Herbal remedies improve circulation, disinfect the scalp and stimulate hair growth.
Licorice extract may help prevent alopecia. Used as a tea, parsley, raspberry, and blackberry strengthens the kidneys. Horsetail is a good source of silica.
Silica helps to keep hair strong, shiny, and sleek. Rinse your hair with apple cider vinegar and sage tea as these help hair grow.
Catmint or chamomile infusions used as a final rinse can help with itchiness, a source of balding.
Nettles, stinging nettle, birch leaves, aloe, and watercress are excellent blood and skin cleaners. Drink 1 tbsp. of juice of stinging nettle, birch leaves and watercress, mixed in a glass of water to cleanse the blood.
Rosemary or stinging-nettle may help combat dandruff, a source of hair loss. Put a large handful of rosemary into a pan and cover with water. Boil for 10-15 minutes and allow to cool. Strain the mixture through a sieve into a jug containing a few drops of wheat germ or any oil. Use this as a rinse after you have washed your hair with a very mild shampoo.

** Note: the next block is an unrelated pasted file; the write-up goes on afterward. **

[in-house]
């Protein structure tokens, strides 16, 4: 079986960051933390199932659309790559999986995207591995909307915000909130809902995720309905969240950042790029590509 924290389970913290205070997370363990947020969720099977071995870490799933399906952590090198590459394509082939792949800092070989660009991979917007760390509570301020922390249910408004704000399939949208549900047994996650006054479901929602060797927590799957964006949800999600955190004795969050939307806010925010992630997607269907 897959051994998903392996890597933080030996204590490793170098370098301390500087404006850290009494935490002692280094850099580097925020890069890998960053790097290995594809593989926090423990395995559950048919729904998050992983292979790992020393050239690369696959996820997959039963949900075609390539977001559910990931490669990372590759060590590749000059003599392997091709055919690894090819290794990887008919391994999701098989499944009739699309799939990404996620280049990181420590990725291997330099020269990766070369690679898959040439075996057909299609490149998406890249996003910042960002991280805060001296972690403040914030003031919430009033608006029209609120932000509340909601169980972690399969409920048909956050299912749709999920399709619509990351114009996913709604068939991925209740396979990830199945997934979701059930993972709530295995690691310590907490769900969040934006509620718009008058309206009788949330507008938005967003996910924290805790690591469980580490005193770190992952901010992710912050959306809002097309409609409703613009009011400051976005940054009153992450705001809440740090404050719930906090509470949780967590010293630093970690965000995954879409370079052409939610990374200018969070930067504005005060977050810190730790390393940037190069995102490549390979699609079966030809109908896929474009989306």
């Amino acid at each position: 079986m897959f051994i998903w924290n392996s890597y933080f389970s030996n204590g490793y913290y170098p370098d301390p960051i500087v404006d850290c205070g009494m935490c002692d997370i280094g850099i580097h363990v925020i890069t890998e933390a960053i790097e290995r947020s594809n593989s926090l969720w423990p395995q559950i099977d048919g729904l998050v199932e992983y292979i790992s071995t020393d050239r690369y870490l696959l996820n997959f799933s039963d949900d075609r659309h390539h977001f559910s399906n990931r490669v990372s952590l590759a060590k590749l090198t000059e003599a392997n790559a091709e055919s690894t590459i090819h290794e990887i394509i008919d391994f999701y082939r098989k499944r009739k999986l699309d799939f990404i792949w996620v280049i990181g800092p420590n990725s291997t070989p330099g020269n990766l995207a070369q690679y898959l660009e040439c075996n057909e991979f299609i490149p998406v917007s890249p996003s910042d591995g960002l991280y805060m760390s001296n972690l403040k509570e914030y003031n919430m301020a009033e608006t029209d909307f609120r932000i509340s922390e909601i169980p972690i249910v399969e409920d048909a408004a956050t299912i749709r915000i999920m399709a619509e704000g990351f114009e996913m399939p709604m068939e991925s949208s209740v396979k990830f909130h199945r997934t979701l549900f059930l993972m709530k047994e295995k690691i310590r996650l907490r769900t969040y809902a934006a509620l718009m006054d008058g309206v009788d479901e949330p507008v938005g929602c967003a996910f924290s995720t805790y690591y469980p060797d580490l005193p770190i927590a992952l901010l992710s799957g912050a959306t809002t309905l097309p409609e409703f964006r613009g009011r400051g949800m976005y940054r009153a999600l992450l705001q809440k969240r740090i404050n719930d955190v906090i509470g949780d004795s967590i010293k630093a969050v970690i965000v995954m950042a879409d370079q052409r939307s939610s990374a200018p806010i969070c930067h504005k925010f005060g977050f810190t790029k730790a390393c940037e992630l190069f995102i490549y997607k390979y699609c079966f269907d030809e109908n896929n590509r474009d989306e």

Arnica, marigold, rosemary, or southernwood are also useful for hair loss. For best results, massage infused oil into the scalp.
Massage scalp regularly with tinctures of stinging nettle, birch, horsetail and rosemary for hair growth stimulation.
Oriental medicine practitioners believe that the condition of the hair is a direct reflection of the blood, the organs responsible for cleansing the blood (especially the kidneys), the sex organs, and the adrenal glands. The condition of the hair follicles is directly affected by the toxicity in the blood.
The hair follicles are responsible for the nourishment of the hair and they also support the growth of hair. Therefore, the first step in treating hair loss is to improve the quality of the blood. This can be done by strengthening the kidneys. Excessive amounts of animal protein and sweet foods can cause the hair at the top of the head to fall out. The sweets, acidic blood, and oils create excessive energy, this excess energy escapes from the body through the top of the head. This causes the hair follicles to expand. As a result, the follicles lose their grip on the hair and allow them to fall out. The solution is to draw the energy back into the body, especially to the body’s vital center, known as hara. This restores vitality to the hair follicles and allows them to regain their ability to contract tightly around the roots of the hair, holding it in place.
Many foods, herbs, and certain physio-therapies cause the energy within the body to move downward into the vital center, or hara.
For the Chinese, psoralea seeds and exposure to ultraviolet light restores hair completely. Crushed oyster and clam shell can also be used to increase kidney qi. Moreover, the Chinese doctors believe that mulberries are an excellent tonic for the kidneys, liver, and blood.